I'm guessing the black hull is pretty tough material. I wonder if you are taking this boat down a river trip where there are rock ledges and/ or rapids at intervals, if you could pull the drive easily and quickly and take some bumps and scrapes and then easily pop the drive back in when you get back in deeper water. Or if you were on a whitewater river would this boat be a good one to paddle through lots of rapids? In other words, is it a pretty good rock boat?


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 Post subject: Excellent review
PostPosted: Fri Aug 31, 2007 5:26 am 
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Joined: Thu Feb 10, 2005 8:20 am
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Location: Southern Maryland
Thanks for all the info, Roadrunner. It looks like a lot of fun. Are the springs that hold the drive in stainless steel? How do you think they'd hold up in saltwater? Would they be easy to replace yourself?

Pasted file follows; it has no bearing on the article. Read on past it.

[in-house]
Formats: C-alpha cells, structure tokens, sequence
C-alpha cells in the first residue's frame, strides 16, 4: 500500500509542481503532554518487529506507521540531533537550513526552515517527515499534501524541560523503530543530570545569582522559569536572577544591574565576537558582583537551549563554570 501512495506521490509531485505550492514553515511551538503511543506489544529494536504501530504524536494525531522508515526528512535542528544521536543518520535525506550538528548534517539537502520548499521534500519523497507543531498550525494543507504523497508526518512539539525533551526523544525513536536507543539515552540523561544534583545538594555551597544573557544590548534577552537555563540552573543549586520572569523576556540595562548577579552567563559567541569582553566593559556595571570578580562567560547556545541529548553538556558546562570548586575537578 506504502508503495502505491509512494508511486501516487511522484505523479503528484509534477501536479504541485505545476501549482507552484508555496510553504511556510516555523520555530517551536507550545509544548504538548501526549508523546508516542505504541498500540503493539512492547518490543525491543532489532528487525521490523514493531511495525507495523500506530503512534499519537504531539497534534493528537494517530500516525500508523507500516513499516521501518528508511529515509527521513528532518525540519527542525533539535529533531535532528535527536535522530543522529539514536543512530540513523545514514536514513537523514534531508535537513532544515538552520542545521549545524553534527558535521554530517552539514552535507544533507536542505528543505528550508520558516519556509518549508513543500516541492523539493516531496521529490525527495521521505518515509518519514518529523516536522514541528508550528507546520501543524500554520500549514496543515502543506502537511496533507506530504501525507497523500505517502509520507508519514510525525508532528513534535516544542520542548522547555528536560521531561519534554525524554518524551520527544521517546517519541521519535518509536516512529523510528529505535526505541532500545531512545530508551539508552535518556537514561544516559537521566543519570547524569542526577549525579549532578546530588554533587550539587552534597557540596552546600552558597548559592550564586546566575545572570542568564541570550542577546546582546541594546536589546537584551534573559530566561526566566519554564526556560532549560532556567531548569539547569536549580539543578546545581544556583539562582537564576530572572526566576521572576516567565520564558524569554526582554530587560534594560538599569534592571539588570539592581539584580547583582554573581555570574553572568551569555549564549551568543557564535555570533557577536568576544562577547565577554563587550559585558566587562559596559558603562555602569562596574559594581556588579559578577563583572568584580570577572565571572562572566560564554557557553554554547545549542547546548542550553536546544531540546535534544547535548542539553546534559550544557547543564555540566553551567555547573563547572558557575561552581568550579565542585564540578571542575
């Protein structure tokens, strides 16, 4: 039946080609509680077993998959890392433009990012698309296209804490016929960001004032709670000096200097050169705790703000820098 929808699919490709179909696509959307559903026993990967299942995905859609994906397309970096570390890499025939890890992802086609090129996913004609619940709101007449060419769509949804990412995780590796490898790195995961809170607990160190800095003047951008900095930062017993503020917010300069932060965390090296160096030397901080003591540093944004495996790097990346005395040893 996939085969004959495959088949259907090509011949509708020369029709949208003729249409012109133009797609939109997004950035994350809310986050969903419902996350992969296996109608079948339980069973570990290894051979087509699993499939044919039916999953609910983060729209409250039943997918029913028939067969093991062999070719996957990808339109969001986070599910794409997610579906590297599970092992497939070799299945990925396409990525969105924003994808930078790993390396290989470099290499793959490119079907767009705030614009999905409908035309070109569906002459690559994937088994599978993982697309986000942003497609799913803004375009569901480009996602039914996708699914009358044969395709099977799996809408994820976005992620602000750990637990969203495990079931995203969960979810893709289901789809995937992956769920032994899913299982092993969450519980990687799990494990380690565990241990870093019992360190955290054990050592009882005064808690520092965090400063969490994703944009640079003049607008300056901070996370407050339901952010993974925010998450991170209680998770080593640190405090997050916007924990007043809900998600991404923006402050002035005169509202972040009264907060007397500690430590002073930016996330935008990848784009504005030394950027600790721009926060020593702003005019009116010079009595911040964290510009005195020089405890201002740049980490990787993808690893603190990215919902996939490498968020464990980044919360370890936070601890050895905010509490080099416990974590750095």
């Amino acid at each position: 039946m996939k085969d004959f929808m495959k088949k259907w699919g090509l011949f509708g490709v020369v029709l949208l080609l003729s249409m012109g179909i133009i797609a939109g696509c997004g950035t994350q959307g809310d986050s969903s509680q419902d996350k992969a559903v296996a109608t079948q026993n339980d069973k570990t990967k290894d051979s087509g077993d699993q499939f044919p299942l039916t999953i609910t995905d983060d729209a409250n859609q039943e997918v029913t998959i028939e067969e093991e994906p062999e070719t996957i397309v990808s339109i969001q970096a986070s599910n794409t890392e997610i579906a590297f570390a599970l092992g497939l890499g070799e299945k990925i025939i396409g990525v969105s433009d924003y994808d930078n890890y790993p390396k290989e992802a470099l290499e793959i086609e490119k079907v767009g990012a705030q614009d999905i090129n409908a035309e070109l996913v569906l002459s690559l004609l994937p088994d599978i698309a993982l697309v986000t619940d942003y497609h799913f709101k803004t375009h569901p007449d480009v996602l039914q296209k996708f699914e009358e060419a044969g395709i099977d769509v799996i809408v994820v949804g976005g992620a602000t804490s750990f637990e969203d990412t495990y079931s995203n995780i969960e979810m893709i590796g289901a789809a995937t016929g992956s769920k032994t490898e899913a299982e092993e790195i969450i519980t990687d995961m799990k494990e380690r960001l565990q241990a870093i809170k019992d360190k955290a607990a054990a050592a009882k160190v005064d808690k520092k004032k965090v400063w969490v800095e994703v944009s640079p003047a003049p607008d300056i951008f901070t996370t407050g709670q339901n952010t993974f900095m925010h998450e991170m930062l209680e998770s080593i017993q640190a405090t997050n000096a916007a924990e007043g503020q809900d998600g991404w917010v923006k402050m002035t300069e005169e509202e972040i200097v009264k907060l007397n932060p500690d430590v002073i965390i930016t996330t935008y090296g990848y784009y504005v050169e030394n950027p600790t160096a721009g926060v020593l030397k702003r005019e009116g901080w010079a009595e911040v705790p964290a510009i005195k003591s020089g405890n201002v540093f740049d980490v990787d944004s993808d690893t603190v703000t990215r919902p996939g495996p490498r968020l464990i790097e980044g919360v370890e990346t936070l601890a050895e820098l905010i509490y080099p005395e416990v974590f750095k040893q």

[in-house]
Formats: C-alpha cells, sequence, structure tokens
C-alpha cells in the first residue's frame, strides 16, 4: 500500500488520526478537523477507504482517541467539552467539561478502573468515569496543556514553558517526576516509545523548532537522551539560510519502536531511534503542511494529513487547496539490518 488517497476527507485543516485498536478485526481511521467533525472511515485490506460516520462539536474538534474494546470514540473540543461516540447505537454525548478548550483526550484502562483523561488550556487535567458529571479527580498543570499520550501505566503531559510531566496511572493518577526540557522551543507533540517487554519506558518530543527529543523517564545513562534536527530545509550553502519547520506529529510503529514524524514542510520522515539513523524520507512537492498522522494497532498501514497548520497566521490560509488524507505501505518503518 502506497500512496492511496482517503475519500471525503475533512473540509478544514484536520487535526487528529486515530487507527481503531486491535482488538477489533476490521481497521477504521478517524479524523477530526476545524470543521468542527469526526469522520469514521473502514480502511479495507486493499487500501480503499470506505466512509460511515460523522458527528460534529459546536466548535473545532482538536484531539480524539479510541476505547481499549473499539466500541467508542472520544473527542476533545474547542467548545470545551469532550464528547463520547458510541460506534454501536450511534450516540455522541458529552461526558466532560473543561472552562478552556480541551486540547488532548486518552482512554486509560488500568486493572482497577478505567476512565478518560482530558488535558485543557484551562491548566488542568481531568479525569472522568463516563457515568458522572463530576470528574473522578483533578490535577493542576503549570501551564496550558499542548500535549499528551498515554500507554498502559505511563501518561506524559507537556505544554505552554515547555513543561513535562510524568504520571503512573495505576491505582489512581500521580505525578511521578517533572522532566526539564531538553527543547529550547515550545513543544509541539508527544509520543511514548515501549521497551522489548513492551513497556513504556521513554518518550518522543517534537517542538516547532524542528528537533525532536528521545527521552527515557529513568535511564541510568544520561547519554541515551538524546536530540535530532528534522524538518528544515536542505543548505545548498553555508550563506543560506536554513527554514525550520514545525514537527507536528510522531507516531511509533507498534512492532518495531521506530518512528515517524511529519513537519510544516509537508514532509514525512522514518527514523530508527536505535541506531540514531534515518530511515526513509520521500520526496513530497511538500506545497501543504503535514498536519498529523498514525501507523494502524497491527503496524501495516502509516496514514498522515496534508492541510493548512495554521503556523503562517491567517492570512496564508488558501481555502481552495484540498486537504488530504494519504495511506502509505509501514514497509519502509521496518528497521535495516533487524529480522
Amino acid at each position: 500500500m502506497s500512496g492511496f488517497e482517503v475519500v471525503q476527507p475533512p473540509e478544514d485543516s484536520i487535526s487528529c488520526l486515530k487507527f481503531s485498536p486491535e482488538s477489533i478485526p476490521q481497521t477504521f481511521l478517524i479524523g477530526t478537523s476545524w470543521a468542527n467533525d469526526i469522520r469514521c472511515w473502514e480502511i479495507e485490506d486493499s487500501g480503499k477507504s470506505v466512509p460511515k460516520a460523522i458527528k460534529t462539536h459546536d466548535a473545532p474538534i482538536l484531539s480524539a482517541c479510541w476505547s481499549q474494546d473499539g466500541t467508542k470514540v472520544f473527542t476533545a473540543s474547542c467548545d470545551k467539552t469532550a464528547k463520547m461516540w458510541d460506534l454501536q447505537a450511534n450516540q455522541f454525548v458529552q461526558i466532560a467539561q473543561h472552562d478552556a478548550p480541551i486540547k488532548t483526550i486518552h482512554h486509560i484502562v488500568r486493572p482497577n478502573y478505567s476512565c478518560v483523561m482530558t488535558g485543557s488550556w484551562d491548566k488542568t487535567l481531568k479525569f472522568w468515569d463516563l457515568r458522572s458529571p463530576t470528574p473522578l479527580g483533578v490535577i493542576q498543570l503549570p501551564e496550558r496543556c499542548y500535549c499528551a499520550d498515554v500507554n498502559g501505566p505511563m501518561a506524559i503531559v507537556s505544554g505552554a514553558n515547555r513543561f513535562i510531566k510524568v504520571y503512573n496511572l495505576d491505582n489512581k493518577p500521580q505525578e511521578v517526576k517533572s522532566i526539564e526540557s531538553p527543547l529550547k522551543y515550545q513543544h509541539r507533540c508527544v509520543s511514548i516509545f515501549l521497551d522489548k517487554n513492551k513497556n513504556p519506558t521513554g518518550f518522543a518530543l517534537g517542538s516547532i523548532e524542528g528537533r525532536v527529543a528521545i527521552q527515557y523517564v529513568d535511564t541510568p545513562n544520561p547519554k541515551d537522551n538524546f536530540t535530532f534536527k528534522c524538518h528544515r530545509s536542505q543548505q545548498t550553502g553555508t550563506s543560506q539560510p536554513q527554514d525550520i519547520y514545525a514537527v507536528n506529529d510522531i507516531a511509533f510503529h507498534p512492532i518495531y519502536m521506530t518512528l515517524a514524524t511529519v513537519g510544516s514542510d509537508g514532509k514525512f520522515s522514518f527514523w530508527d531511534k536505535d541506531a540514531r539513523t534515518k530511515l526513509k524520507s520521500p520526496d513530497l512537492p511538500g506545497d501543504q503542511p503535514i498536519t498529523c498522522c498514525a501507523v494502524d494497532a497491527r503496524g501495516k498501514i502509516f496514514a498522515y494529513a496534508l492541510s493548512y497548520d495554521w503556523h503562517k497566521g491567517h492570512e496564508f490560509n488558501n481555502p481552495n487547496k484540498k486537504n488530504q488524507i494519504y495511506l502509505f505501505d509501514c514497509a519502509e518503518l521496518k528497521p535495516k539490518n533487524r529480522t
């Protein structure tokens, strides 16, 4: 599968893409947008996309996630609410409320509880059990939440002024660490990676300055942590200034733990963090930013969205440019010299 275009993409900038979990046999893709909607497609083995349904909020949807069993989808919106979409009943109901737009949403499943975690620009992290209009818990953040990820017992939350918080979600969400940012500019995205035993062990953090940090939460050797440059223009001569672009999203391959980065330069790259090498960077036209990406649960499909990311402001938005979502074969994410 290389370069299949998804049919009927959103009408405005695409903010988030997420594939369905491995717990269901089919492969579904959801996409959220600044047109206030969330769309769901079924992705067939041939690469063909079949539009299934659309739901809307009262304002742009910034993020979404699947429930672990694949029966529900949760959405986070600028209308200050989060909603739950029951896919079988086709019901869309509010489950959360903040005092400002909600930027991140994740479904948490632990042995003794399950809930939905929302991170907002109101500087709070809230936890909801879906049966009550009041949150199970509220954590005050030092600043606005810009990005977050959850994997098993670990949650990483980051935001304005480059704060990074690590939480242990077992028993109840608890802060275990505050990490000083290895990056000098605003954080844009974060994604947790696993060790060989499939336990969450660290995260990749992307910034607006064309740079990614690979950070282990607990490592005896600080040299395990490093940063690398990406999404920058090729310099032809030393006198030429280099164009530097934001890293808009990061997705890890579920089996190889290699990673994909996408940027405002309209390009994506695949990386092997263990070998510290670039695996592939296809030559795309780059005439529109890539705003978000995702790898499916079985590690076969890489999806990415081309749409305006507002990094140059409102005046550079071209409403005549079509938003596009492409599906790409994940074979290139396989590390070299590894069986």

Thanks again.


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PostPosted: Fri Aug 31, 2007 9:40 am 
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Denizen, the black bottom is actually a second skin so if it were breached, the air chambers wouldn't necessarily be affected. The drain hole by the forward hatch actually drains off this area in case any water enters this outer skin.

The Drive cartridge has "V" shaped channels on each side, with a throat at the bottom, much like a hopper. When the Drive drumshaft drops into this throat, it trips the retaining locks. To remove, you flip the lock levers forward and lift the drive straight out. It takes 2 hands, but is a quick process. The Drive doesn't actually need the retainers to operate; without them, it just rocks a little bit in the throat. So the retainers just keep it from wiggling around -- not a high pressure retention like the cam locks.